The king must fall, yes. But as long as the king lives, they can blame him.” (Anna Smith Spark, “Glory to the King!”)”
I tend to enjoy short story collections built around a common theme, and the notion of The King Must Fall provides a compelling focal point for the anthology while allowing for a high degree of creativity from each of the nineteen authors. It is fascinating to see how different authors interpret the concept: some take “the king must fall” as a literal directive, even quoting the phrase in their stories, while others adopt a more liberal approach.
Every story here is a winner. The anthology opens with “What You Wish For” by Devin Madson, a dark fantasy in a classic medieval-style setting. Madson adopts a straightforward take on the theme of The King Must Fall. The dark elements of “What You Wish For” are especially well done, setting the tone for the rest of the anthology. The next story, “The Dark Son” by Luke Scull, fully embraces the spirit of grimdark fantasy, with plenty of brutality on both sides of an epic conflict that takes place in Scull’s Grim Company universe. Anna Smith Spark follows up with “Glory to the King!,” an Empires of Dust story depicting King Marith at the height of his powers yet beleaguered by his own insecurities. “Glory to the King!” is an intriguing psychological portrait of Anna Smith Spark’s most compelling character from her Empires of Dust trilogy.
At 62 pages, “The Book Burner’s Fall” by Anthony Ryan is the longest entry in The King Must Fall, qualifying as more of a novella than a short story. Anthony Ryan’s novella takes place in his world of Raven’s Shadow about 125 years prior to the events of Blood Song. The story focuses on the assassin Kestra Saero as she pursues vengeance in her blood-soaked grimdark world. “The King-Killing Queen” by Shawn Speakman is another novella-length contribution to the anthology. Speakman’s story has an Arthurian-inspired quality, giving it the feel of an instant classic. I was excited to learn that Shawn Speakman has a publishing deal to expand this novella into a full-length novel. A third novella-length story in the collection, “The Day the Gods Went Silent,” is provided by Justin T. Call and takes place in the author’s Silent Gods universe.
One of my favorite stories in The King Must Fall is Michael R. Fletcher’s “Mother Death,” a prequel of sorts to his City of Sacrifice series. A quintessential Michael R. Fletcher work, this story is grimdark to the core, and I lapped up every word of Mother Death’s first-person narration. Not to be outdone, Jeremy Szal’s “The Black Horse” might be the most grimdark entry in the anthology, featuring anthropomorphized horse-soldiers wreaking bloody vengeance on humans. I’m thoroughly impressed by how much raw brutality Jeremy Szal could pack into a single short story.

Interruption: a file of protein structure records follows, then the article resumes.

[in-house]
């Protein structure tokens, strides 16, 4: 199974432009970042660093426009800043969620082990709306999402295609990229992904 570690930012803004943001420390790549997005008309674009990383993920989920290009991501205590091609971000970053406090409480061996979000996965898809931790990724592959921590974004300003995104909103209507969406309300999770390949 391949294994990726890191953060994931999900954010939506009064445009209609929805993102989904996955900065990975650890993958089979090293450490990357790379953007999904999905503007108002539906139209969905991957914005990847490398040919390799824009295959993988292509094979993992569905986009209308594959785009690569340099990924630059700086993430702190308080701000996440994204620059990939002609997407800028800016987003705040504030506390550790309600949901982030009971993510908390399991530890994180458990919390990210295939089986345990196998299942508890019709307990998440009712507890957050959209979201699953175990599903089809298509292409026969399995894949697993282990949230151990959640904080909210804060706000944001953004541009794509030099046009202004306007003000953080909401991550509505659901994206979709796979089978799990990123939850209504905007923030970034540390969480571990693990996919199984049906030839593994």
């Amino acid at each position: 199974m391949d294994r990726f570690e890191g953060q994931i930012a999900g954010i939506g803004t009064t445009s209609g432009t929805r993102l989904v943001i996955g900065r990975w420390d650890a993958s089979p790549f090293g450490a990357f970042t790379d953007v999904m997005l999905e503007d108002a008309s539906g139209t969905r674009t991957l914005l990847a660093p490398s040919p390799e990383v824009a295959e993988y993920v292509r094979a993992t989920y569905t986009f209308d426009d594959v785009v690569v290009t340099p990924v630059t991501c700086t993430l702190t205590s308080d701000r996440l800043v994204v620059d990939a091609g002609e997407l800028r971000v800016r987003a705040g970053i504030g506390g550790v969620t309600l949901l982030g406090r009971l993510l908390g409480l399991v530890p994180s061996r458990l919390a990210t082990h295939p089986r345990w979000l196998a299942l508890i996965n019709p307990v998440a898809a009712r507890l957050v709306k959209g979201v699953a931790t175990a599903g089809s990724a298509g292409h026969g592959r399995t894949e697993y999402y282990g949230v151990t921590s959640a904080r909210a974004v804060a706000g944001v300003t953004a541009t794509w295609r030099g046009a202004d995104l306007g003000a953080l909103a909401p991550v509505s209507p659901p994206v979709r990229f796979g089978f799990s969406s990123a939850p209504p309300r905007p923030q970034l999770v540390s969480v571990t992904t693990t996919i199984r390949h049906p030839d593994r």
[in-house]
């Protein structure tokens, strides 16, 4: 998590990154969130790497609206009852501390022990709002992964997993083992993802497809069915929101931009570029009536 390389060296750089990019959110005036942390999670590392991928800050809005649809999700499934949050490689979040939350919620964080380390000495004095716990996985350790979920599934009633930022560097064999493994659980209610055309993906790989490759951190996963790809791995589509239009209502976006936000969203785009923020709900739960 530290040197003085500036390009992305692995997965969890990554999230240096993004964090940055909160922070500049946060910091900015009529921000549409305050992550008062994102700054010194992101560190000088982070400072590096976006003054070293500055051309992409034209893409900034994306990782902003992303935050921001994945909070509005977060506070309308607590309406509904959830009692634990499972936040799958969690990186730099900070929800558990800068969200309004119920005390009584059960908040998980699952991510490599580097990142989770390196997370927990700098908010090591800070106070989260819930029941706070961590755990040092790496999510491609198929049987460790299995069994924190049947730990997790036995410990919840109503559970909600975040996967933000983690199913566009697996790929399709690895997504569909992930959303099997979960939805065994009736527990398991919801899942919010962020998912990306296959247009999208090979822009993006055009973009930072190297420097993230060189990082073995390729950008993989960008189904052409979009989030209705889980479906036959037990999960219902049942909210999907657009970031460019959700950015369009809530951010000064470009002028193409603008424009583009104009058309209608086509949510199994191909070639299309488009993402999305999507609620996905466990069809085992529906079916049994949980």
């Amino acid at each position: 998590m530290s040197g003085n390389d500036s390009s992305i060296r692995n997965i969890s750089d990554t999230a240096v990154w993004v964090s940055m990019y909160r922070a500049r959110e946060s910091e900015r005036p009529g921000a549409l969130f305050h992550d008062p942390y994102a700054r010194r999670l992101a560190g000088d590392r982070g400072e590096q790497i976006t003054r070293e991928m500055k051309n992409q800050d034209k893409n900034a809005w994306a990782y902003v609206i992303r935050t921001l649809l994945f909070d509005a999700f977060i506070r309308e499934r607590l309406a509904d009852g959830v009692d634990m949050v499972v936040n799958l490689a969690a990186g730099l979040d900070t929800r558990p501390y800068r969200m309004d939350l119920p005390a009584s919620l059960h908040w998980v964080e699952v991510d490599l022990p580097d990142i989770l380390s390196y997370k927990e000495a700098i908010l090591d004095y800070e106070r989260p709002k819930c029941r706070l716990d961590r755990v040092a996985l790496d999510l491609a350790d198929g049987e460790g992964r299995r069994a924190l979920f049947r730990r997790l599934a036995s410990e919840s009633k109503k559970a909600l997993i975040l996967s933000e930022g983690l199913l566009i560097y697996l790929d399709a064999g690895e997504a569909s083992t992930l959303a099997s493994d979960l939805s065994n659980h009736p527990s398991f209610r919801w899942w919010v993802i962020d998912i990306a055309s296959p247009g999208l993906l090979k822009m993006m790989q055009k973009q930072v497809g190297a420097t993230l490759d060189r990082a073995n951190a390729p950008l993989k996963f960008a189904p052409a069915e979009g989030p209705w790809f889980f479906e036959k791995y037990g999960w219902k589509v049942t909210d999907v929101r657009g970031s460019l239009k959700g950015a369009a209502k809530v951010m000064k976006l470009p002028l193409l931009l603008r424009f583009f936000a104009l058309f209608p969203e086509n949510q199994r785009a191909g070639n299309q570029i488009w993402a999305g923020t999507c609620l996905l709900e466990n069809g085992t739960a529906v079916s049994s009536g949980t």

“Thrall” by Lee Murray, is a low fantasy that takes place somewhere around New Zealand and revolves around selkies, a type of seal people akin to mermaids, and their revenge against the human sailors who are exploiting them. A second low fantasy, “A Piece of Moveable Type,” is contributed by Peter Orullian and concerns the development of the printing press in medieval Germany, featuring the Holy Roman Emperor. Daniel Polansky’s “King for a Day,” also has an historical feel, detailing a cycle of lies and murder that envelops an apparently Mayan-inspired empire.
As one of the most creatively written pieces in The King Must Fall, the title monarch of Adrian Tchaikovsky’s “The Face of the King” maintains a divine air of mystery by hiding his face behind a mask. The story features a morbid twist, which is made even more effective by Tchaikovsky’s use of second-person narration. Another unexpectedly dark twist comes from Trudi Canavan’s expertly narrated story, “Hand of the Artist,” which introduces the healing power of art to a morbidly sick king.
A new short story from Anna Stephens is always cause for celebration, and “The Blade-Queen and the Stoneheart” is no exception. Queen Alaya is a killer lead character and a perfect match for the author’s crisp writing style. Speaking of Anna Stephens, a proper grimdark anthology wouldn’t be complete without a tale of cannibalism. Here, the requisite cannibalistic tale is provided by Alex Marshall with “The Conspiracy Against the Twenty-Third Canton,” a bizarre short story set after the author’s original Crimson Empire trilogy.
The King Must Fall rounds out with “The Wizard in the Tower” by Kameron Hurley, “The Vârcolac” by Matthew Ward, “On Wings of Song” by Deborah A. Wolf, and “The Last Days of Old Sharakhai” by Bradley P. Beaulieu, all of which are excellent stories that grimdark readers are sure to enjoy.
Behind all these fallen monarchs is Adrian Collins, the currently unousted sovereign of Grimdark Magazine, who cooked up this literary feast for his ravenous readers. Much more than an attempt to placate his potentially mutinous grimdark horde, this stellar anthology is clearly a labor of love for Collins and everyone involved. The King Must Fall is a must-read for morally confused grimdark fans everywhere.